The Then, the When, and the Now

For the past 7 months, I’ve been living in two worlds: in one, it’s July 2018, and I’m on the trail.  The names of alliterative resupply towns float in and out of my thoughts (how do you pronounce Stehekin and Skykomish, anyway?) and it seems that I’ve always got gear on the mind.  I’ve kept up with countless blogs of 2017 PCT journeys, and during quiet times at work, I daydream about the trail.

In the other world, it’s March 2017, and my world is crashing down.

Let’s rewind a year. 

I’ve always been a person who is focused on the now.  I try to keep my phone in my pocket rather than on the table or in my hand because I dislike the barrier they’ve become to my generation’s experience of the present.  I’m rarely the group photographer because I hate how fussiness over getting the perfect shot can distract from taking in the moment.  And as tough as things have gotten at various points in my seemingly endless medical training, I’ve been able to find meaning in my work, not only focusing on the end goal, but also relishing in the journey.

That present-oriented person disappeared in March of 2017, when I discovered that my best friend and significant other, V*, had died suddenly in an accident.

I won’t rehash the details here, other than to say that—as many of you know—losing someone so close to you is as terrible as you might as imagine, but also doubly bizarre and surprising.  The stages of grief are real, and no amount of a priori knowledge of Kubler Ross theory can prepare you for the cool, dream-like detachment of denial, the mouse wheel what-ifs of bargaining, or the guilt that comes with intermittent acceptance.  It took me until April — after most of the early logistics had been dealt with and the funeral was over — to begin to truly process what had happened, and even now, seven months later, there are times when I struggle to wrap my mind around it.

It was out of this horrible crucible that the idea of thru hiking the PCT was born.  

Of course, it had been on my radar for some time.  In high school, I’d been fortunate to do an outwardbound-esque month of wilderness adventuring that included a two-week long backpack from the Pasaytan wilderness into Manning Park and past the Northern terminus.  (Somewhat anti-climactically, while I remember thinking it was vaguely cool that we overlapped with a trail running from Mexico to Canada, I have no recollection of the monument itself.) At the time I was a skinny 11th grader completely overburdened by a giant pack that weighed north of 50 lbs (about half my body weight), so while I loved the mountaineering and kayaking sections of the trip, by its end I felt ambivalent about backpacking.  (This may have been further feuled by the fact that our 2 week trip was without a resupply, which that meant by day 12 we had run out the majority of our food and were subsisting on cold tortillas and condiments.)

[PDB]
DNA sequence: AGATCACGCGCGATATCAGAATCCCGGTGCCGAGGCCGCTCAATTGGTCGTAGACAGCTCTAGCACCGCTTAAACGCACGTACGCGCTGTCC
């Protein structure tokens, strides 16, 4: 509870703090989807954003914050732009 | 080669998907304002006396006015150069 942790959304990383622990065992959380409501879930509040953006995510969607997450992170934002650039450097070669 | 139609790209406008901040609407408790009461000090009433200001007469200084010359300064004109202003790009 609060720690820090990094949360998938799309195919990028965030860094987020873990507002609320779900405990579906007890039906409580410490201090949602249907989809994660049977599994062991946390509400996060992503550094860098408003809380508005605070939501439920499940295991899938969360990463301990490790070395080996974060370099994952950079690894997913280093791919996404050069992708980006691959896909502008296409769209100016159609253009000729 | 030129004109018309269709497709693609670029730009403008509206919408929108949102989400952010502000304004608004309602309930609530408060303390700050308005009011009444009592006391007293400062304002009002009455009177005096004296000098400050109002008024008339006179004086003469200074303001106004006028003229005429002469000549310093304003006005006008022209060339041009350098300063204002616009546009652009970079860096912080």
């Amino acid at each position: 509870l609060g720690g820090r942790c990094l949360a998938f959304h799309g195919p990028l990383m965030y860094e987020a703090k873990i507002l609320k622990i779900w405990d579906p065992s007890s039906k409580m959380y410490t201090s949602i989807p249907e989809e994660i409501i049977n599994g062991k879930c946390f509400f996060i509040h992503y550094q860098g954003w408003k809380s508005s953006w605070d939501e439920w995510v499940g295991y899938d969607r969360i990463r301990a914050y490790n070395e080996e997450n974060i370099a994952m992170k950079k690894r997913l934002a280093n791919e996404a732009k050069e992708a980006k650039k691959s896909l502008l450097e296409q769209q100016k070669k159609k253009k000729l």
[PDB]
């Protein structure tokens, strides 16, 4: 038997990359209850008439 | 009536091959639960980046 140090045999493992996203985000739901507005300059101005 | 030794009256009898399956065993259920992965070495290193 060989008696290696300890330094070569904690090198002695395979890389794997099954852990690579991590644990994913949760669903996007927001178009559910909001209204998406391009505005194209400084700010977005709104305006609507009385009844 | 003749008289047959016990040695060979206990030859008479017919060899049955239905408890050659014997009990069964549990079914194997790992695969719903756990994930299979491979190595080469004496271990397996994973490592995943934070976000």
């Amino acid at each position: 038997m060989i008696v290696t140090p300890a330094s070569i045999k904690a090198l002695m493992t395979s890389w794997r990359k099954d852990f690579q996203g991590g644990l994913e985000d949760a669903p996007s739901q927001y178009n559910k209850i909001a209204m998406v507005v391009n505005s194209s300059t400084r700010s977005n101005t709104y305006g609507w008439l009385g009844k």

But—though I didn’t immediately jump into longer backpacking trips thereafter—I continued to cultivate my love of the outdoors in college, learning how to rock climb, leading my peers on local hikes, and generally rolling around the dirt and snow of the idyllic Berkshires where a 2 mile hike from the edge of campus would place me on the AT.

This love of the outdoors fell into quiescence after I graduated, when I traded the streams and hills of Berkshires for the hustle and bustle of New York City.  I loved New York—loved the energy, the pace, the knowledge that I was living at the pulsating center of the human universe—but to move there, I had to give up my car, which would inadvertently separate me from the backcountry.  For the first few years, the rollers and nooks of Central Park were enough to placate the outdoors-woman in me, but by my third year of medical school I was started getting stir crazy, wanting off of the island that was beginning to feel more and more like a black hole.